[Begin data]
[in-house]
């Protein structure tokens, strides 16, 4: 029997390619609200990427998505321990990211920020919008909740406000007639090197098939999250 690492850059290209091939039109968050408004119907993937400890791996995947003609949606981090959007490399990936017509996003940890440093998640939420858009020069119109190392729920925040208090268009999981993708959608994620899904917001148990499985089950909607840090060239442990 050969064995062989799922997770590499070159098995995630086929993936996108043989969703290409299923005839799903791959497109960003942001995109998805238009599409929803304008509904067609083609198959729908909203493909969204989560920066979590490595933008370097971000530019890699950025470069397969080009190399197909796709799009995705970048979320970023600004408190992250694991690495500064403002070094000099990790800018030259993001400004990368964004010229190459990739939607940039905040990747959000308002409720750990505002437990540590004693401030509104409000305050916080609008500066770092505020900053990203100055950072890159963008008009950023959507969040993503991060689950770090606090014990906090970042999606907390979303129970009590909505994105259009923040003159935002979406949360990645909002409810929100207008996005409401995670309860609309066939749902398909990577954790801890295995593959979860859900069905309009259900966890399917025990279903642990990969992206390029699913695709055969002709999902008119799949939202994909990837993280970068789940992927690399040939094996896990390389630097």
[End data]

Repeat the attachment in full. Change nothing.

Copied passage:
[in-house]
């Protein structure tokens, strides 16, 4: 029997390619609200990427998505321990990211920020919008909740406000007639090197098939999250 690492850059290209091939039109968050408004119907993937400890791996995947003609949606981090959007490399990936017509996003940890440093998640939420858009020069119109190392729920925040208090268009999981993708959608994620899904917001148990499985089950909607840090060239442990 050969064995062989799922997770590499070159098995995630086929993936996108043989969703290409299923005839799903791959497109960003942001995109998805238009599409929803304008509904067609083609198959729908909203493909969204989560920066979590490595933008370097971000530019890699950025470069397969080009190399197909796709799009995705970048979320970023600004408190992250694991690495500064403002070094000099990790800018030259993001400004990368964004010229190459990739939607940039905040990747959000308002409720750990505002437990540590004693401030509104409000305050916080609008500066770092505020900053990203100055950072890159963008008009950023959507969040993503991060689950770090606090014990906090970042999606907390979303129970009590909505994105259009923040003159935002979406949360990645909002409810929100207008996005409401995670309860609309066939749902398909990577954790801890295995593959979860859900069905309009259900966890399917025990279903642990990969992206390029699913695709055969002709999902008119799949939202994909990837993280970068789940992927690399040939094996896990390389630097």